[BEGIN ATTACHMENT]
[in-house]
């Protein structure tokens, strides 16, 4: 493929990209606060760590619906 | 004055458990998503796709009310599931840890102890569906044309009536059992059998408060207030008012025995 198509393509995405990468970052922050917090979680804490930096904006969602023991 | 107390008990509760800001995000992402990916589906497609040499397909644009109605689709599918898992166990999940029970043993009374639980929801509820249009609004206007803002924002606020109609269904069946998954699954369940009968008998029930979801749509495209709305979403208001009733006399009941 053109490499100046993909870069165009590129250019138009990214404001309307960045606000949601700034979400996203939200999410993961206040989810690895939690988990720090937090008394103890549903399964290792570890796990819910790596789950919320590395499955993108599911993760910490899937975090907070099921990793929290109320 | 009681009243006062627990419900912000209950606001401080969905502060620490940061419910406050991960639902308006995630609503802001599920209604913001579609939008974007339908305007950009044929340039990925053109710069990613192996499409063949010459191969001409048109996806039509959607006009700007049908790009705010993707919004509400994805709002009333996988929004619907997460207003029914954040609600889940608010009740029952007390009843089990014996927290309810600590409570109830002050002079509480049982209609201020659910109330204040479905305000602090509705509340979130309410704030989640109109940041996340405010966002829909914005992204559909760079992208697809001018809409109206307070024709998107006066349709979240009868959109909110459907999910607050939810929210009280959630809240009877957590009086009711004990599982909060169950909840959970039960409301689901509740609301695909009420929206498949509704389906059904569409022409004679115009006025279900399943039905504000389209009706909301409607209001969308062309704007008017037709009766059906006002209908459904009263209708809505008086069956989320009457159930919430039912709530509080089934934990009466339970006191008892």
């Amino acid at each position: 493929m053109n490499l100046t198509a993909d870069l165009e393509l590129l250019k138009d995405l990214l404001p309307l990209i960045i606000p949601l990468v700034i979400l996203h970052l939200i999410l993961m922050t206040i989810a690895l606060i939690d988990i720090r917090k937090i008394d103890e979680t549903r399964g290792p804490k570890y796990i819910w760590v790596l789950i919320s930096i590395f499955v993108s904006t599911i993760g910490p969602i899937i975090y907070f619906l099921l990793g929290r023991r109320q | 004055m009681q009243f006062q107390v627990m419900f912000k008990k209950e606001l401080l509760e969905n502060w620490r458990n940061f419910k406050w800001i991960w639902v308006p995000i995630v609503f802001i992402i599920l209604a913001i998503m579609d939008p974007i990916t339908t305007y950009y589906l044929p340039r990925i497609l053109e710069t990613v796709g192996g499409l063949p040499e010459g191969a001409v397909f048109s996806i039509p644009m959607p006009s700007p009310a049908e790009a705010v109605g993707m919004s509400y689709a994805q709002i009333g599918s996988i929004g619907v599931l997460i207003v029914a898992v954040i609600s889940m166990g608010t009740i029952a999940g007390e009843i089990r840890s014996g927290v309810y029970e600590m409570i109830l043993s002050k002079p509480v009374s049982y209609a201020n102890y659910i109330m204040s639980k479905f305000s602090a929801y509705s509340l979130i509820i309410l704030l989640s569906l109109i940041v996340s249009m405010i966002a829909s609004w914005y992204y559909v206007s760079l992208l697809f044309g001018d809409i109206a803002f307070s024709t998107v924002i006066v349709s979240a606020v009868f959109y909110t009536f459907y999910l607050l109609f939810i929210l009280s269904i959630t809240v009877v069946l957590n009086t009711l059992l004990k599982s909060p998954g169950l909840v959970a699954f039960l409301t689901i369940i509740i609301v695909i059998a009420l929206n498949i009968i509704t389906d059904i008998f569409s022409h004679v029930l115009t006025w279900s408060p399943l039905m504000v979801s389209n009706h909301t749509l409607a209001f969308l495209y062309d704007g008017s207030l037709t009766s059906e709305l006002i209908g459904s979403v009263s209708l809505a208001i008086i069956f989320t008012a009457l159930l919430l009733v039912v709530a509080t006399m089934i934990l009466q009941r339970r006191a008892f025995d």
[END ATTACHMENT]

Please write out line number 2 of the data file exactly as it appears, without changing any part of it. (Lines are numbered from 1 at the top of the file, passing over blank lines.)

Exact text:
């Protein structure tokens, strides 16, 4: 493929990209606060760590619906 | 004055458990998503796709009310599931840890102890569906044309009536059992059998408060207030008012025995 198509393509995405990468970052922050917090979680804490930096904006969602023991 | 107390008990509760800001995000992402990916589906497609040499397909644009109605689709599918898992166990999940029970043993009374639980929801509820249009609004206007803002924002606020109609269904069946998954699954369940009968008998029930979801749509495209709305979403208001009733006399009941 053109490499100046993909870069165009590129250019138009990214404001309307960045606000949601700034979400996203939200999410993961206040989810690895939690988990720090937090008394103890549903399964290792570890796990819910790596789950919320590395499955993108599911993760910490899937975090907070099921990793929290109320 | 009681009243006062627990419900912000209950606001401080969905502060620490940061419910406050991960639902308006995630609503802001599920209604913001579609939008974007339908305007950009044929340039990925053109710069990613192996499409063949010459191969001409048109996806039509959607006009700007049908790009705010993707919004509400994805709002009333996988929004619907997460207003029914954040609600889940608010009740029952007390009843089990014996927290309810600590409570109830002050002079509480049982209609201020659910109330204040479905305000602090509705509340979130309410704030989640109109940041996340405010966002829909914005992204559909760079992208697809001018809409109206307070024709998107006066349709979240009868959109909110459907999910607050939810929210009280959630809240009877957590009086009711004990599982909060169950909840959970039960409301689901509740609301695909009420929206498949509704389906059904569409022409004679115009006025279900399943039905504000389209009706909301409607209001969308062309704007008017037709009766059906006002209908459904009263209708809505008086069956989320009457159930919430039912709530509080089934934990009466339970006191008892």